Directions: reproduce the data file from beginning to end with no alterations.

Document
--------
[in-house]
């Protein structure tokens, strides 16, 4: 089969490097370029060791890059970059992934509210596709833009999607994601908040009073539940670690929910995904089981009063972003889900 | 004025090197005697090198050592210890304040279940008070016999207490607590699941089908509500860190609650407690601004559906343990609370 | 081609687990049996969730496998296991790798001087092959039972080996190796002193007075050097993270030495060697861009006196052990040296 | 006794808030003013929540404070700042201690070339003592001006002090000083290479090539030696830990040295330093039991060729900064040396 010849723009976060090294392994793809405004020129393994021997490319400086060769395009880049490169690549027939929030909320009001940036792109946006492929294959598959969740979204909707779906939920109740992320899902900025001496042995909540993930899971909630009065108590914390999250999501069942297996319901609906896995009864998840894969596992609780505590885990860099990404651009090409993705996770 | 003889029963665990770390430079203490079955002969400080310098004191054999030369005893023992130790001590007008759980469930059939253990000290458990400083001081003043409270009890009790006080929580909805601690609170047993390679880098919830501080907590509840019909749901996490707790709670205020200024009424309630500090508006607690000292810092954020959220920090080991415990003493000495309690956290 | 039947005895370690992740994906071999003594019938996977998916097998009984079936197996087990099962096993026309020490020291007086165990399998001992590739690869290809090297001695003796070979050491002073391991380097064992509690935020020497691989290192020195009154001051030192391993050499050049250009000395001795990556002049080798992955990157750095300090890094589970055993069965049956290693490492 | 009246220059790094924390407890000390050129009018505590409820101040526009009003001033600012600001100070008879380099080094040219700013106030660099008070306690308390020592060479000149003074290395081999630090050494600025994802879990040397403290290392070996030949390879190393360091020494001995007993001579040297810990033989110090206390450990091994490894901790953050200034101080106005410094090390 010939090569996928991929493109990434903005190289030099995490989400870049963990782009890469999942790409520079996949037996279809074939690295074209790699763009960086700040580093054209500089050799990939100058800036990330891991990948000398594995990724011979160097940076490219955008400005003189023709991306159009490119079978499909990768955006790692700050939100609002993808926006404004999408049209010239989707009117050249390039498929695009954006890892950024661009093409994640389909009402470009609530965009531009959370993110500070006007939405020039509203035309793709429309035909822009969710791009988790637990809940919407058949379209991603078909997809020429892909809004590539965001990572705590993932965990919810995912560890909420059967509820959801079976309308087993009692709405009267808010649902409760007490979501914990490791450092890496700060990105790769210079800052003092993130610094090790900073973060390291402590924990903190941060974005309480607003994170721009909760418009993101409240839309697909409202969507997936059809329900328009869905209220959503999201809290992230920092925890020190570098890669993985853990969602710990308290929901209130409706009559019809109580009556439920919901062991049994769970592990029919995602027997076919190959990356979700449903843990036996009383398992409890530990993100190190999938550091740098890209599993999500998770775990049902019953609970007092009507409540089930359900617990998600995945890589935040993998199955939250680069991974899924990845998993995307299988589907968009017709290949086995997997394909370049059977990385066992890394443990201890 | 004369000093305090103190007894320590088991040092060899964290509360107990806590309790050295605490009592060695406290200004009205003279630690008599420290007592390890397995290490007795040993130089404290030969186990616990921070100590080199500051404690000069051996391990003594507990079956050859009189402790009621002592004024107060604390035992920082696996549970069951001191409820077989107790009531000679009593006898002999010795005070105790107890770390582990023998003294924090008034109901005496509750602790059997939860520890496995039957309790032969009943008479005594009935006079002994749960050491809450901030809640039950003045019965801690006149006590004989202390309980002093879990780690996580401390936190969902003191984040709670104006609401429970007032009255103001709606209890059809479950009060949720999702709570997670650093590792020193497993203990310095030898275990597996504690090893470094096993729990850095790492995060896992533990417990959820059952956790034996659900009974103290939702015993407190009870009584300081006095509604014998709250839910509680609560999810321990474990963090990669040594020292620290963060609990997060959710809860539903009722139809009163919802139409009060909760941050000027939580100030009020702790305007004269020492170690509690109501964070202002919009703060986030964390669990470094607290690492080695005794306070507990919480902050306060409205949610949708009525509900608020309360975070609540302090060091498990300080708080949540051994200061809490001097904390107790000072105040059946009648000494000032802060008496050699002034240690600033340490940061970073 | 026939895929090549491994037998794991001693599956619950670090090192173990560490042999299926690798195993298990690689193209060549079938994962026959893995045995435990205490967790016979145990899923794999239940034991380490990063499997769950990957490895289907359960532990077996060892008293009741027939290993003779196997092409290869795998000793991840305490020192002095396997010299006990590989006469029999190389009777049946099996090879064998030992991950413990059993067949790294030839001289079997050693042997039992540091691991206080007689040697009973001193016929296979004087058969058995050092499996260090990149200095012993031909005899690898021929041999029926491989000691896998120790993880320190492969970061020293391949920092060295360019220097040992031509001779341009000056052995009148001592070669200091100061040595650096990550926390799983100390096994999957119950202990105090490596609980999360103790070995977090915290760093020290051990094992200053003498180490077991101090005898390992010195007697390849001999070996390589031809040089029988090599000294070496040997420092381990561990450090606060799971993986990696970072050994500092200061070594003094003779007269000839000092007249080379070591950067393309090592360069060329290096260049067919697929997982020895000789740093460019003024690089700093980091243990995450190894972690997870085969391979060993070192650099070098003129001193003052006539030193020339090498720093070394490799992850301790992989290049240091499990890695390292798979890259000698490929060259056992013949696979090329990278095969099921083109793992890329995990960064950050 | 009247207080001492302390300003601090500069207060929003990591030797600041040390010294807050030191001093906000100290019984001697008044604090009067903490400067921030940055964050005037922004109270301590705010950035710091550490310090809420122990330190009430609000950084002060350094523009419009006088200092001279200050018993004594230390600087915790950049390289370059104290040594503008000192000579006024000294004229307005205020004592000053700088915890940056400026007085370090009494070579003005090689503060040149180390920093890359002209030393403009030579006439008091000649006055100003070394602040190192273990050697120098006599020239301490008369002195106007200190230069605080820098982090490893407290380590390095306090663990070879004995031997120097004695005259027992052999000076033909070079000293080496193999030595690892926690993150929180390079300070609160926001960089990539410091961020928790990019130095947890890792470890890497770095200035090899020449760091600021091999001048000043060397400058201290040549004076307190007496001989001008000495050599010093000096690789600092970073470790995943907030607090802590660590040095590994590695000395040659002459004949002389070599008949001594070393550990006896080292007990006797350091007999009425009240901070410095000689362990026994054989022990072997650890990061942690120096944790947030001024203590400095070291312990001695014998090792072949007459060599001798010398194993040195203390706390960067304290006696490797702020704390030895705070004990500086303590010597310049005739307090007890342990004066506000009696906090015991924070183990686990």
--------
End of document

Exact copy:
[in-house]
């Protein structure tokens, strides 16, 4: 089969490097370029060791890059970059992934509210596709833009999607994601908040009073539940670690929910995904089981009063972003889900 | 004025090197005697090198050592210890304040279940008070016999207490607590699941089908509500860190609650407690601004559906343990609370 | 081609687990049996969730496998296991790798001087092959039972080996190796002193007075050097993270030495060697861009006196052990040296 | 006794808030003013929540404070700042201690070339003592001006002090000083290479090539030696830990040295330093039991060729900064040396 010849723009976060090294392994793809405004020129393994021997490319400086060769395009880049490169690549027939929030909320009001940036792109946006492929294959598959969740979204909707779906939920109740992320899902900025001496042995909540993930899971909630009065108590914390999250999501069942297996319901609906896995009864998840894969596992609780505590885990860099990404651009090409993705996770 | 003889029963665990770390430079203490079955002969400080310098004191054999030369005893023992130790001590007008759980469930059939253990000290458990400083001081003043409270009890009790006080929580909805601690609170047993390679880098919830501080907590509840019909749901996490707790709670205020200024009424309630500090508006607690000292810092954020959220920090080991415990003493000495309690956290 | 039947005895370690992740994906071999003594019938996977998916097998009984079936197996087990099962096993026309020490020291007086165990399998001992590739690869290809090297001695003796070979050491002073391991380097064992509690935020020497691989290192020195009154001051030192391993050499050049250009000395001795990556002049080798992955990157750095300090890094589970055993069965049956290693490492 | 009246220059790094924390407890000390050129009018505590409820101040526009009003001033600012600001100070008879380099080094040219700013106030660099008070306690308390020592060479000149003074290395081999630090050494600025994802879990040397403290290392070996030949390879190393360091020494001995007993001579040297810990033989110090206390450990091994490894901790953050200034101080106005410094090390 010939090569996928991929493109990434903005190289030099995490989400870049963990782009890469999942790409520079996949037996279809074939690295074209790699763009960086700040580093054209500089050799990939100058800036990330891991990948000398594995990724011979160097940076490219955008400005003189023709991306159009490119079978499909990768955006790692700050939100609002993808926006404004999408049209010239989707009117050249390039498929695009954006890892950024661009093409994640389909009402470009609530965009531009959370993110500070006007939405020039509203035309793709429309035909822009969710791009988790637990809940919407058949379209991603078909997809020429892909809004590539965001990572705590993932965990919810995912560890909420059967509820959801079976309308087993009692709405009267808010649902409760007490979501914990490791450092890496700060990105790769210079800052003092993130610094090790900073973060390291402590924990903190941060974005309480607003994170721009909760418009993101409240839309697909409202969507997936059809329900328009869905209220959503999201809290992230920092925890020190570098890669993985853990969602710990308290929901209130409706009559019809109580009556439920919901062991049994769970592990029919995602027997076919190959990356979700449903843990036996009383398992409890530990993100190190999938550091740098890209599993999500998770775990049902019953609970007092009507409540089930359900617990998600995945890589935040993998199955939250680069991974899924990845998993995307299988589907968009017709290949086995997997394909370049059977990385066992890394443990201890 | 004369000093305090103190007894320590088991040092060899964290509360107990806590309790050295605490009592060695406290200004009205003279630690008599420290007592390890397995290490007795040993130089404290030969186990616990921070100590080199500051404690000069051996391990003594507990079956050859009189402790009621002592004024107060604390035992920082696996549970069951001191409820077989107790009531000679009593006898002999010795005070105790107890770390582990023998003294924090008034109901005496509750602790059997939860520890496995039957309790032969009943008479005594009935006079002994749960050491809450901030809640039950003045019965801690006149006590004989202390309980002093879990780690996580401390936190969902003191984040709670104006609401429970007032009255103001709606209890059809479950009060949720999702709570997670650093590792020193497993203990310095030898275990597996504690090893470094096993729990850095790492995060896992533990417990959820059952956790034996659900009974103290939702015993407190009870009584300081006095509604014998709250839910509680609560999810321990474990963090990669040594020292620290963060609990997060959710809860539903009722139809009163919802139409009060909760941050000027939580100030009020702790305007004269020492170690509690109501964070202002919009703060986030964390669990470094607290690492080695005794306070507990919480902050306060409205949610949708009525509900608020309360975070609540302090060091498990300080708080949540051994200061809490001097904390107790000072105040059946009648000494000032802060008496050699002034240690600033340490940061970073 | 026939895929090549491994037998794991001693599956619950670090090192173990560490042999299926690798195993298990690689193209060549079938994962026959893995045995435990205490967790016979145990899923794999239940034991380490990063499997769950990957490895289907359960532990077996060892008293009741027939290993003779196997092409290869795998000793991840305490020192002095396997010299006990590989006469029999190389009777049946099996090879064998030992991950413990059993067949790294030839001289079997050693042997039992540091691991206080007689040697009973001193016929296979004087058969058995050092499996260090990149200095012993031909005899690898021929041999029926491989000691896998120790993880320190492969970061020293391949920092060295360019220097040992031509001779341009000056052995009148001592070669200091100061040595650096990550926390799983100390096994999957119950202990105090490596609980999360103790070995977090915290760093020290051990094992200053003498180490077991101090005898390992010195007697390849001999070996390589031809040089029988090599000294070496040997420092381990561990450090606060799971993986990696970072050994500092200061070594003094003779007269000839000092007249080379070591950067393309090592360069060329290096260049067919697929997982020895000789740093460019003024690089700093980091243990995450190894972690997870085969391979060993070192650099070098003129001193003052006539030193020339090498720093070394490799992850301790992989290049240091499990890695390292798979890259000698490929060259056992013949696979090329990278095969099921083109793992890329995990960064950050 | 009247207080001492302390300003601090500069207060929003990591030797600041040390010294807050030191001093906000100290019984001697008044604090009067903490400067921030940055964050005037922004109270301590705010950035710091550490310090809420122990330190009430609000950084002060350094523009419009006088200092001279200050018993004594230390600087915790950049390289370059104290040594503008000192000579006024000294004229307005205020004592000053700088915890940056400026007085370090009494070579003005090689503060040149180390920093890359002209030393403009030579006439008091000649006055100003070394602040190192273990050697120098006599020239301490008369002195106007200190230069605080820098982090490893407290380590390095306090663990070879004995031997120097004695005259027992052999000076033909070079000293080496193999030595690892926690993150929180390079300070609160926001960089990539410091961020928790990019130095947890890792470890890497770095200035090899020449760091600021091999001048000043060397400058201290040549004076307190007496001989001008000495050599010093000096690789600092970073470790995943907030607090802590660590040095590994590695000395040659002459004949002389070599008949001594070393550990006896080292007990006797350091007999009425009240901070410095000689362990026994054989022990072997650890990061942690120096944790947030001024203590400095070291312990001695014998090792072949007459060599001798010398194993040195203390706390960067304290006696490797702020704390030895705070004990500086303590010597310049005739307090007890342990004066506000009696906090015991924070183990686990």